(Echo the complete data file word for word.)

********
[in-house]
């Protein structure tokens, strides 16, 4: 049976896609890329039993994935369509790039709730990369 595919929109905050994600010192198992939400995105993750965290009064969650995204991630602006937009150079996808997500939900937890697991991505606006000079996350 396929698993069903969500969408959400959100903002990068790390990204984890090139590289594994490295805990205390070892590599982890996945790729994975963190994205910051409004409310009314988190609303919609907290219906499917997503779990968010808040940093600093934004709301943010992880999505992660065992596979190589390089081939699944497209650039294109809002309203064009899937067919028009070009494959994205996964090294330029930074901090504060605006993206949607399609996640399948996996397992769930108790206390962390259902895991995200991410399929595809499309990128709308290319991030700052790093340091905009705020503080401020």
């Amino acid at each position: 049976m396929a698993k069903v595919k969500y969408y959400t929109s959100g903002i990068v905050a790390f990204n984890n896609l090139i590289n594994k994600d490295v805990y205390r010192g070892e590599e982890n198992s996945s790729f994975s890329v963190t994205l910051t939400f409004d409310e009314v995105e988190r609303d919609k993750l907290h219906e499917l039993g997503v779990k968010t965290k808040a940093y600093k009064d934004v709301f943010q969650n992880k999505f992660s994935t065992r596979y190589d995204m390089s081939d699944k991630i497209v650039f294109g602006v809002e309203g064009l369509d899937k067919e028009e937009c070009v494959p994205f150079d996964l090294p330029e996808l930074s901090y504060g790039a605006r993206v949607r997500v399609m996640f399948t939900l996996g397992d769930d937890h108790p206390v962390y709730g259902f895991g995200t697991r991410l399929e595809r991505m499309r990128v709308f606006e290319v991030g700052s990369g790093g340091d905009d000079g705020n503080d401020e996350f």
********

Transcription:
[in-house]
């Protein structure tokens, strides 16, 4: 049976896609890329039993994935369509790039709730990369 595919929109905050994600010192198992939400995105993750965290009064969650995204991630602006937009150079996808997500939900937890697991991505606006000079996350 396929698993069903969500969408959400959100903002990068790390990204984890090139590289594994490295805990205390070892590599982890996945790729994975963190994205910051409004409310009314988190609303919609907290219906499917997503779990968010808040940093600093934004709301943010992880999505992660065992596979190589390089081939699944497209650039294109809002309203064009899937067919028009070009494959994205996964090294330029930074901090504060605006993206949607399609996640399948996996397992769930108790206390962390259902895991995200991410399929595809499309990128709308290319991030700052790093340091905009705020503080401020």
């Amino acid at each position: 049976m396929a698993k069903v595919k969500y969408y959400t929109s959100g903002i990068v905050a790390f990204n984890n896609l090139i590289n594994k994600d490295v805990y205390r010192g070892e590599e982890n198992s996945s790729f994975s890329v963190t994205l910051t939400f409004d409310e009314v995105e988190r609303d919609k993750l907290h219906e499917l039993g997503v779990k968010t965290k808040a940093y600093k009064d934004v709301f943010q969650n992880k999505f992660s994935t065992r596979y190589d995204m390089s081939d699944k991630i497209v650039f294109g602006v809002e309203g064009l369509d899937k067919e028009e937009c070009v494959p994205f150079d996964l090294p330029e996808l930074s901090y504060g790039a605006r993206v949607r997500v399609m996640f399948t939900l996996g397992d769930d937890h108790p206390v962390y709730g259902f895991g995200t697991r991410l399929e595809r991505m499309r990128v709308f606006e290319v991030g700052s990369g790093g340091d905009d000079g705020n503080d401020e996350f």